Park Passive in the Daily Journal of Commerce

New Madison Park house will meet Passive House standards


Rendering courtesy of NK Architects [enlarge]

Seattle-based NK Architects and Cascade Built are building a house in Madison Park that will meet the standards for Passive House projects.

The team said in a press release that they expect the three-story, 2,400-square-foot house to use 90 percent less energy for heating than a typical house.

Marie Ljubojevic and Lauren McCunney of NK said it will have an open floor plan, with high ceilings and natural light. Wood from a tree on the site is being used for built-in storage units.

The designers said they reduced the need for mechanical heating and cooling, reduced the carbon footprint and dramatically improved indoor air quality by focusing on air sealing and insulation. There is as much as 16 inches of insulation in the walls and ceilings.

They also are using high-performance windows, solar hot water, zero-VOC finishes and a heat recovery ventilator.

The project is scheduled to be done early next year.

Ritchie said every Cascade Built project meets green building standards set by third-party organizations, including LEED and Built Green and now Passive House Institute US.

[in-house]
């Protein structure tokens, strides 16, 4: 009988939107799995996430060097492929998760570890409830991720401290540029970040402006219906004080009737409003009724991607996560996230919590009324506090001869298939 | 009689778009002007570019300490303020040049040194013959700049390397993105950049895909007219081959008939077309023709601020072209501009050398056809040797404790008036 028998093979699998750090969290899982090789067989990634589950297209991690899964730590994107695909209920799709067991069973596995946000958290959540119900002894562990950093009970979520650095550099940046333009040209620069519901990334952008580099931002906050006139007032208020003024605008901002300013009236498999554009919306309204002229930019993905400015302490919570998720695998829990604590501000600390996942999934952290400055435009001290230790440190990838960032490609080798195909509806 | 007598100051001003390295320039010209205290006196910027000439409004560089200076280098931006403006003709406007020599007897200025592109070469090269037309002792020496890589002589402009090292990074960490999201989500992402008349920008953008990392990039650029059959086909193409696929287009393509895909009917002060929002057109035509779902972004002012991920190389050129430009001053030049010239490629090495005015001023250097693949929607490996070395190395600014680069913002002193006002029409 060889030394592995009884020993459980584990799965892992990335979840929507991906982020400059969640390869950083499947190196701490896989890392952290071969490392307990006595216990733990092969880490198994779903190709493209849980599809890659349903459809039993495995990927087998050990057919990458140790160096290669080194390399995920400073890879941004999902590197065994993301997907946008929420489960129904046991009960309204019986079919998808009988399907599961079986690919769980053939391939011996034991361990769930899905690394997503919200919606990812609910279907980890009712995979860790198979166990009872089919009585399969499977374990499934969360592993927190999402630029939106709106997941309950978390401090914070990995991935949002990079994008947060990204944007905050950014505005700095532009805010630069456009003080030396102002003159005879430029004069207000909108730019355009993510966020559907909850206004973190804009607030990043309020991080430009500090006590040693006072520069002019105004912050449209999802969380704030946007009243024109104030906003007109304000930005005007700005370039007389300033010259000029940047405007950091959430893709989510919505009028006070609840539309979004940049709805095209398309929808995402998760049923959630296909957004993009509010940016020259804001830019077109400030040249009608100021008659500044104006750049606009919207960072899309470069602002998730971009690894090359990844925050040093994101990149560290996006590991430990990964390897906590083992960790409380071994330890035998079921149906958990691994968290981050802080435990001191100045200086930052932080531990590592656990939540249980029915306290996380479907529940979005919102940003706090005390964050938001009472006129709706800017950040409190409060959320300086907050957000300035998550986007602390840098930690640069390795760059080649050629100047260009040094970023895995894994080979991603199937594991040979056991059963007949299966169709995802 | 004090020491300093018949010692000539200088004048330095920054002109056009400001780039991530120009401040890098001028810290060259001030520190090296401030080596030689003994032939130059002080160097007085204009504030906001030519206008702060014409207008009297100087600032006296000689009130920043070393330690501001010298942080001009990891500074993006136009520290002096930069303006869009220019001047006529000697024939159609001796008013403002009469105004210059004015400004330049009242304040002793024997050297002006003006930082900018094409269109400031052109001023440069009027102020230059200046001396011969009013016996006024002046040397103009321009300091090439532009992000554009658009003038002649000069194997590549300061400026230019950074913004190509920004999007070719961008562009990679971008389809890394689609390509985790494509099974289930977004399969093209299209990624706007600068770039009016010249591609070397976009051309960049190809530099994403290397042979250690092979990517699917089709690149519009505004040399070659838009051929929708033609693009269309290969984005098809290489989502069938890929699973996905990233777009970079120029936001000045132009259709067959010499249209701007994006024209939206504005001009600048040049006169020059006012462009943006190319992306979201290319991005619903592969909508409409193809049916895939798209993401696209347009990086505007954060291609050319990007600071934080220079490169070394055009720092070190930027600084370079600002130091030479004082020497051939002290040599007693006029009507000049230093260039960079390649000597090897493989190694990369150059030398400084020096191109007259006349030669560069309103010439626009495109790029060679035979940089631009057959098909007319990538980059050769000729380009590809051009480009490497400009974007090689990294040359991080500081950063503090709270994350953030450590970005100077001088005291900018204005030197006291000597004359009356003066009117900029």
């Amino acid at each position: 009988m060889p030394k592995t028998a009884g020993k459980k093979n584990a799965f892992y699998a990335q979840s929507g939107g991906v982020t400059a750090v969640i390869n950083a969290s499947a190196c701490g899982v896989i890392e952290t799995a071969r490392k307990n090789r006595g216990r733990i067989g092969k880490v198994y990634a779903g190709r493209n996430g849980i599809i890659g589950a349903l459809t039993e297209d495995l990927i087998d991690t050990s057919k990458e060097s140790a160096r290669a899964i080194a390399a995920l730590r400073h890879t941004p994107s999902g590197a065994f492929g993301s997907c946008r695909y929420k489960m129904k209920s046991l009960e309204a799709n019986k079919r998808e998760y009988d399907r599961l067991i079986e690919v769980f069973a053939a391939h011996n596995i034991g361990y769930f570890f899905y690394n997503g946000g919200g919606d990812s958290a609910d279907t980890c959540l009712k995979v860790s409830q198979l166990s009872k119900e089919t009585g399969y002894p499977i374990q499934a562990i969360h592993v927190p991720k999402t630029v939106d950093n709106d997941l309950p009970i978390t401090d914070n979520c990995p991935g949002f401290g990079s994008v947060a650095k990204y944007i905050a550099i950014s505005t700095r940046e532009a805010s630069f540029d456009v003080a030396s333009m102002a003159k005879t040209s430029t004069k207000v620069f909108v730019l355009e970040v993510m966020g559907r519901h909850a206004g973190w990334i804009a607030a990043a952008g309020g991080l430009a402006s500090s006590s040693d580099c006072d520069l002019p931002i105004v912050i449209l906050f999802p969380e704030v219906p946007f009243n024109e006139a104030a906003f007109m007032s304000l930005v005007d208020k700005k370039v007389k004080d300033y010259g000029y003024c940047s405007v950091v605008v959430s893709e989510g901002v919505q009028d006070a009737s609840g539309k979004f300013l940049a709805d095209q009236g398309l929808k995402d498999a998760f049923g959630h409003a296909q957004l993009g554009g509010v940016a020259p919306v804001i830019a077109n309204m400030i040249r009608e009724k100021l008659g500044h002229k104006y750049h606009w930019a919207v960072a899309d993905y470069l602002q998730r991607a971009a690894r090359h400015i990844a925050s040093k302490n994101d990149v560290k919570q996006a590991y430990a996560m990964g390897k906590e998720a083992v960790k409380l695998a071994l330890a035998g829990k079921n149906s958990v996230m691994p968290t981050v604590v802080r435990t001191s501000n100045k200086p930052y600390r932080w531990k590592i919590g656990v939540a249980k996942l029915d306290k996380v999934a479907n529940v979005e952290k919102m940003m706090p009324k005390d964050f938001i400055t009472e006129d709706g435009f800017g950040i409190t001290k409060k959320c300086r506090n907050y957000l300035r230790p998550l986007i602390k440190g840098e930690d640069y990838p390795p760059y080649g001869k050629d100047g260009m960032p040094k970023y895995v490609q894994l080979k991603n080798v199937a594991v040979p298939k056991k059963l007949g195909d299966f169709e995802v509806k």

He said the development process for Passive House has been “a lot more intense than anything I’ve done before.”

Ritchie estimated that a Passive House-type project costs 10 percent more to build than a conventional house. The biggest expenses are for ventilation, insulation and better-performing glass.

Long term, Ritchie said he would like to apply passive techniques to multifamily projects. Apartments have fewer exterior walls that lose heat and require less expensive windows than single-family structures.

Rob Harrison of Harrison Architects was involved with the initial design and later modifications to help meet the Passive House standard. Dan Whitmore Hammer and Hand is providing additional Passive House consulting during construction. Yu & Trochalakis, PLLC were the structural engineers. Jonathan Cohen of ImaginEnergy provided mechanical consulting. Landscape design is by Allworth Design and Donna Bergeron of Donna Bergeron Interior Design is doing the interiors.

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